The Pacific

I caught the first two episodes of HBO’s The Pacific.

I’ve seen a lot of folks that are talking down the show, mostly based on a couple of foolish comments made by Tom Hanks just before the premiere. Me? I’m liking it. I greatly enjoyed, and was deeply moved and influenced by the two main source works that inspired the series, Helmet for My Pillow, by Robert Leckie, and With the Old Breed, by Eugene Sledge.

Some people are arguing that the series has an antiwar slant. Well, duh. The primary campaigns covered, Guadalcanal, Peleliu, and Okinawa, are amongst the most trying battles fought by our nation.  There was a level of savagery in the Pacific that the European theater, for all its wholesale carnage, never achieved. And while our troops weren’t motivated by a genocidal imperative as some might think, it is undeniable that there was a racial component that was almost entirely absent in the European theater. Let’s face it, we were a country that wouldn’t even allow blacks to fight- how do you think our troops felt about the Japanese, who were not only different looking, but culturally almost incomprehensible to us?

Some of you may not have HBO (nor do I) so you can watch it online at CastTV.

Episodes One and Two are already available *, and Episode Three should be available later tonight or early tomorrow.

Looks like they pulled episodes 1 & 2. Hopefully, 3 will still show up later tonight at the link.

20 thoughts on “The Pacific”

  1. I found a 38 minute lecture given by E.B. Sledge on Youtube. At about the 9:45- 10:45 mark he rebuts Tom Hanks as to the racism remark. The lecture was given in 1994. Also, at the end, he give his thoughts about Somalia and the failure to provide the requested tank support.

  2. You are a total fag. You are ill-informed and a coward. Does your family know about your being on the down low?

  3. I haven’t stabbed anyone in a while. Any chance, Brad, that you can supply me with Carl’s physical address?

  4. I think they misspelled your name over at Ace of Spades. Or I suppose we could start calling you XBadTC…

    Sigh. I will have to wait for the DVD/Blu-Ray release.

  5. It’s even worse than that, Bill, I misspelled it.

    But making corrections over there does wonky things to the comments, so I held off fixing it.

  6. When I misspell my own name–which I have–at least I can blame it on the Barbancourt. What’s YOUR excuse XBrad? 🙂

    I saw Sledge interviewed on that PBS WWII special Ken Burns did just before Sledge died. Burns also used him for running commentary (quotes from his book, that is) voice-over many of the scenes. And what a satisfying and distinguished career as a college professor Sledge had post WWII!!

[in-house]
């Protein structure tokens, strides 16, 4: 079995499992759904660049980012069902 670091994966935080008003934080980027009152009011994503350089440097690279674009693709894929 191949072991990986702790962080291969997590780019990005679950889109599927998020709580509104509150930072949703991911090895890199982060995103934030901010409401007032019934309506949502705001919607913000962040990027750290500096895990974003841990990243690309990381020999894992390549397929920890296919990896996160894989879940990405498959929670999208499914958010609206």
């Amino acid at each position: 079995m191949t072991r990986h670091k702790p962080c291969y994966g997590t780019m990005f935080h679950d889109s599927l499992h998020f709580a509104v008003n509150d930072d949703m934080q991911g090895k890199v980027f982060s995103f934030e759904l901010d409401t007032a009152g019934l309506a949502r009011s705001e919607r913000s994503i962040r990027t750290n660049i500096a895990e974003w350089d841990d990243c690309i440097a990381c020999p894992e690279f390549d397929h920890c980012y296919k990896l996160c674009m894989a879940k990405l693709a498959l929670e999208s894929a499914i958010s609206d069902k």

(PS: Lets call Dick Cheney up and ask him to invite Carl to take him quail hunting 🙂 )

  7. When I misspell my own name–which I have–at least I can blame it on the Barbancourt. What’s YOUR excuse XBrad? 🙂

    Fruedian slip.

  8. If you have ever had the privilege of being around any of the real “old salts” you would know how they absolutely glowed when they talked about liberty in Wellington and Australia. Episode 3 seemed to get the gist of it.

    Makes you understand what they meant when they said “You should have been around in the old Corps!”

  9. I was lucky enough to know a few “old sweats” in my youth.

    Did you hear about the second guy to go to Tunn Tavern? He goes in, signs up, and the recruiter sends him out back to join the very first enlistee.

    He goes out and sits next to that guy. The very first enlistee says, “Lemme tell you how it was in the Old Corps…”

  10. Brad, after reading Sledge’s book, “With The Old Breed” and then “The Pacific”, and finaly Romus Burgin’s book, you find out that young men who really didn’t know a thing about the Japanese other than they attacked Pearl Harbor ending up hating them. It was a combination of the dehuminizing affects of constant shelling, being under fire all the time, trying to stay in combat while constantly having the runs because of the flies and maggots eating the bodies that were simply everywhere and then they found the Japanese to be a completely implacable enemy. After suffering privations under combat they’d never even heard of before, they had to experience the treachery and horrific treatment of camptured Americans. It all worked together to bring them to the point where there was no pity, no remorse, no feelings at all about killing “Japs”.

    Tom Hanks does an excellent job of portraying combat and the men in it. Beyond that, he’s a clueless jackass that will never get it until he’s been in the same kind of combat these Marines were in.

  11. I agree Byron.
    The Bushido warrior ethos was new to the Americans who beleived that surrender could be a last option. The differences in culture; warfare and racism made the fighting different. I could be wrong but it seemed there was more hatred on both sides. It was personal.

    My Dad served with the First Marines in the same campaigns as Sledge. Peleliu was especially awful by his account. I’ve seen the first two and they’re pretty good. I think Helmet for My Pillow and and With the Old Breed might be better but we’ll see. It’s hard to tell that kind of story even in a mini series.

  12. I was a little disappointed with the cinematography in both the first two episodes. The third was OK. I’m waiting to see how Cape Gloucester comes out.

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